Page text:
Apple’s new Force Touch trackpad can detect how much pressure you apply, letting the trackpad act as a new sort of input device. For instance, if you click and continue to press on the trackpad, you can preview files. A Force Click over a date inside of an email might launch a calendar window showing you that day on your calendar. All of this is pretty cool, but not exactly necessary to a great Mac experience — not yet, anyway. Apple’s mechanical and software innovation with pressure and haptic feedback are clearly a nod to the future direction of how Apple will let you interact with its devices moving forward.
So why does this matter right now? Apple’s predecessor thin-and-light MacBook Air does not have the Force Touch trackpad, so if you want super light with the latest features, you’ll have to look at the new MacBook.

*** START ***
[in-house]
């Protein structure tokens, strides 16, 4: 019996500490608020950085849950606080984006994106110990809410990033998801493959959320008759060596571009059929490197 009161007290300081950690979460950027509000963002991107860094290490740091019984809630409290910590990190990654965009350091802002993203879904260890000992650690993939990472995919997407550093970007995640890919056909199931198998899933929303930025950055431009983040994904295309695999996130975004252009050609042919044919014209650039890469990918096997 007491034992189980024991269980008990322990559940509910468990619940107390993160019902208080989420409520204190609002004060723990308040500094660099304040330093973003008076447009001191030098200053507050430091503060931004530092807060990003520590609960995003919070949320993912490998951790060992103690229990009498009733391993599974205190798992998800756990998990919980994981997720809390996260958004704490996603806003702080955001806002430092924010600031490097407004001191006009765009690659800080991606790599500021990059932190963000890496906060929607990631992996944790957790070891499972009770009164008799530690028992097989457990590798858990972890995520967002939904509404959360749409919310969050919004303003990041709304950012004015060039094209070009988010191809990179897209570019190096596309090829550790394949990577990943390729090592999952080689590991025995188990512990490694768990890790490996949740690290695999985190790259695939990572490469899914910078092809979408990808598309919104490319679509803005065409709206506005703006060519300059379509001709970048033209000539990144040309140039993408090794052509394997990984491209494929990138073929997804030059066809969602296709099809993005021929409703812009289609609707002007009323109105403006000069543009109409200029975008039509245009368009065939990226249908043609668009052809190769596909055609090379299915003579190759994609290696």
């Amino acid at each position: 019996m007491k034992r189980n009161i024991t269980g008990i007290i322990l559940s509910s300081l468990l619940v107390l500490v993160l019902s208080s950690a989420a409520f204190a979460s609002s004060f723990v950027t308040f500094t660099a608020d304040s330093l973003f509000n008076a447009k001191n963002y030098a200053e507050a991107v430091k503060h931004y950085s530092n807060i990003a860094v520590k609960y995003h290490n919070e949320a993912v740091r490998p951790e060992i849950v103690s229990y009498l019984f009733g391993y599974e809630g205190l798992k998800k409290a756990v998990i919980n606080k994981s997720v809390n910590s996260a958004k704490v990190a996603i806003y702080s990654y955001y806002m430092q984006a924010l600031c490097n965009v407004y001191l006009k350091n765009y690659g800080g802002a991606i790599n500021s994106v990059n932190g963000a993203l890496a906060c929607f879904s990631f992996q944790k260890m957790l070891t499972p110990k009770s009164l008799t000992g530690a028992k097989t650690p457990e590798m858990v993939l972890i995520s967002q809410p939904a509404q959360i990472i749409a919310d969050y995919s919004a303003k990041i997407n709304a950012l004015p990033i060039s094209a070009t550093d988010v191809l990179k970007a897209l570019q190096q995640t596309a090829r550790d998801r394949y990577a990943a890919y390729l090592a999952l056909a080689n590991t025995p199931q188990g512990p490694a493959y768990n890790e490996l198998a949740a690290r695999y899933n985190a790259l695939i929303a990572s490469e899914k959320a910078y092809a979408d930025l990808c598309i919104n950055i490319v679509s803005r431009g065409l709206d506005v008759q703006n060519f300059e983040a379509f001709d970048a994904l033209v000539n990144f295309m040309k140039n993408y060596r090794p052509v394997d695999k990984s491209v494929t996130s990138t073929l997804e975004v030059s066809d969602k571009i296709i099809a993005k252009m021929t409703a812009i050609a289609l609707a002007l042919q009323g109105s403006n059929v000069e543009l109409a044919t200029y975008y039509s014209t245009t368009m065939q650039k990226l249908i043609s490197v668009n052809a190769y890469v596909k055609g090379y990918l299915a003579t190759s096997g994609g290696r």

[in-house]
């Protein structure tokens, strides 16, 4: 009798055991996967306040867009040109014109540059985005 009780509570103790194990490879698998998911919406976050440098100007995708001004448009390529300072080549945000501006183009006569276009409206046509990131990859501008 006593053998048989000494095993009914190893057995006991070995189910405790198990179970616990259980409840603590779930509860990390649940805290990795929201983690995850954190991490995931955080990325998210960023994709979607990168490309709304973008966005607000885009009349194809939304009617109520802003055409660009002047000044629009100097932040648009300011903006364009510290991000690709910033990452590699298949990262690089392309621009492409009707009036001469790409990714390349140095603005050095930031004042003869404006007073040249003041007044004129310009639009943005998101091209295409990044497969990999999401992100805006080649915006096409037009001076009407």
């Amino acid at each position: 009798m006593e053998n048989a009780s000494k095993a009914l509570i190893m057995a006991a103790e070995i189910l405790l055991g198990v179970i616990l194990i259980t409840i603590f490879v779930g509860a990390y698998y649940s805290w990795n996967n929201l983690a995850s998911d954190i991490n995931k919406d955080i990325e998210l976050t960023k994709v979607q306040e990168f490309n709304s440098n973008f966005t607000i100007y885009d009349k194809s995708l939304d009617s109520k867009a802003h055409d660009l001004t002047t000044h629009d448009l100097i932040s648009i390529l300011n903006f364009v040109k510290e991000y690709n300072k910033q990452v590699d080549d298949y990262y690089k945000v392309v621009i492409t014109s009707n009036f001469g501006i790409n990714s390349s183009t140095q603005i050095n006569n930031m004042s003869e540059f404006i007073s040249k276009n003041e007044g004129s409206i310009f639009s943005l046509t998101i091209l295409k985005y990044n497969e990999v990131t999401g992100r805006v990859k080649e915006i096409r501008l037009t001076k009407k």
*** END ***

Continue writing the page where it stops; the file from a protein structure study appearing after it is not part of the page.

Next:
On Retina Displays
The 12-inch Retina display looks fantastic, particularly when you’re working with text, which appears laser sharp, even in smaller font sizes. If you’re a writer — or spend a lot of time with text — the Retina experience is just glorious. In fact, the Retina display is a primary reason for buying the new MacBook. The text and icons in Mac OS X on a MacBook are just sharper and more vibrant.
Better yet, I think the usability experience with a Retina display is easier on your eyes over long periods of time.
Speaking of screens, can you attach an external monitor to the new MacBook?
Yes — up to 4K (3840 x 2160). The MacBook is also graphically savvy enough to power the built-in display while also powering the 4K monitor simultaneously.
The New MacBook Keyboard